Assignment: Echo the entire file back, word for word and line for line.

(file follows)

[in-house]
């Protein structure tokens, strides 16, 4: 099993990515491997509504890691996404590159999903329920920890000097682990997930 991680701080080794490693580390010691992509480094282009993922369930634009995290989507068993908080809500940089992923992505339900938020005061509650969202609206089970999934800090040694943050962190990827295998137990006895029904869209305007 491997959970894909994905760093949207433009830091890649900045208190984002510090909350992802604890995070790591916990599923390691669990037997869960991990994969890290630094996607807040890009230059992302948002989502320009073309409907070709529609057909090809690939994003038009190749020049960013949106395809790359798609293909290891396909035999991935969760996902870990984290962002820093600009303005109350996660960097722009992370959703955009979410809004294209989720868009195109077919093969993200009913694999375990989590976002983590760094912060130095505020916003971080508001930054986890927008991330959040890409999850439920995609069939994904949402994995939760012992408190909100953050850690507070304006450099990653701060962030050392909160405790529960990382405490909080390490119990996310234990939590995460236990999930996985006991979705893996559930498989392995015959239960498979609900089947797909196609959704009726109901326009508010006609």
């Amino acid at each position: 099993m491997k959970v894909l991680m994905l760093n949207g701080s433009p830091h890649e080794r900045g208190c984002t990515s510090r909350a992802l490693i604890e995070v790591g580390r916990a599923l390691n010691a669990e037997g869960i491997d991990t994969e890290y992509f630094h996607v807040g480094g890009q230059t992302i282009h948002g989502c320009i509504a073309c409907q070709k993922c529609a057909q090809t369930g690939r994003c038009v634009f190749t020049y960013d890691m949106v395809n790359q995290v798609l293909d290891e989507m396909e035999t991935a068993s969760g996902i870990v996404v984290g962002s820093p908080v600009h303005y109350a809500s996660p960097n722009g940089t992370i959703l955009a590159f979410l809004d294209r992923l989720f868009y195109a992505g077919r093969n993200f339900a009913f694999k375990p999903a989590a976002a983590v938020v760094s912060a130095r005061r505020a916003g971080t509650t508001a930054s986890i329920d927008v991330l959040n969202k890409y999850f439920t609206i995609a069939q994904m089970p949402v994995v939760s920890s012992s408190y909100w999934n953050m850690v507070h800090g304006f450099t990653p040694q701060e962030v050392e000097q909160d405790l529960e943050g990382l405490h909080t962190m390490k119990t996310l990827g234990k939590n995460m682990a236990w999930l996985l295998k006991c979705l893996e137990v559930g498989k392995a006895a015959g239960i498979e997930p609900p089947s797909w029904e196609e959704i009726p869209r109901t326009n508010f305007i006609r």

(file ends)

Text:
[in-house]
């Protein structure tokens, strides 16, 4: 099993990515491997509504890691996404590159999903329920920890000097682990997930 991680701080080794490693580390010691992509480094282009993922369930634009995290989507068993908080809500940089992923992505339900938020005061509650969202609206089970999934800090040694943050962190990827295998137990006895029904869209305007 491997959970894909994905760093949207433009830091890649900045208190984002510090909350992802604890995070790591916990599923390691669990037997869960991990994969890290630094996607807040890009230059992302948002989502320009073309409907070709529609057909090809690939994003038009190749020049960013949106395809790359798609293909290891396909035999991935969760996902870990984290962002820093600009303005109350996660960097722009992370959703955009979410809004294209989720868009195109077919093969993200009913694999375990989590976002983590760094912060130095505020916003971080508001930054986890927008991330959040890409999850439920995609069939994904949402994995939760012992408190909100953050850690507070304006450099990653701060962030050392909160405790529960990382405490909080390490119990996310234990939590995460236990999930996985006991979705893996559930498989392995015959239960498979609900089947797909196609959704009726109901326009508010006609």
């Amino acid at each position: 099993m491997k959970v894909l991680m994905l760093n949207g701080s433009p830091h890649e080794r900045g208190c984002t990515s510090r909350a992802l490693i604890e995070v790591g580390r916990a599923l390691n010691a669990e037997g869960i491997d991990t994969e890290y992509f630094h996607v807040g480094g890009q230059t992302i282009h948002g989502c320009i509504a073309c409907q070709k993922c529609a057909q090809t369930g690939r994003c038009v634009f190749t020049y960013d890691m949106v395809n790359q995290v798609l293909d290891e989507m396909e035999t991935a068993s969760g996902i870990v996404v984290g962002s820093p908080v600009h303005y109350a809500s996660p960097n722009g940089t992370i959703l955009a590159f979410l809004d294209r992923l989720f868009y195109a992505g077919r093969n993200f339900a009913f694999k375990p999903a989590a976002a983590v938020v760094s912060a130095r005061r505020a916003g971080t509650t508001a930054s986890i329920d927008v991330l959040n969202k890409y999850f439920t609206i995609a069939q994904m089970p949402v994995v939760s920890s012992s408190y909100w999934n953050m850690v507070h800090g304006f450099t990653p040694q701060e962030v050392e000097q909160d405790l529960e943050g990382l405490h909080t962190m390490k119990t996310l990827g234990k939590n995460m682990a236990w999930l996985l295998k006991c979705l893996e137990v559930g498989k392995a006895a015959g239960i498979e997930p609900p089947s797909w029904e196609e959704i009726p869209r109901t326009n508010f305007i006609r």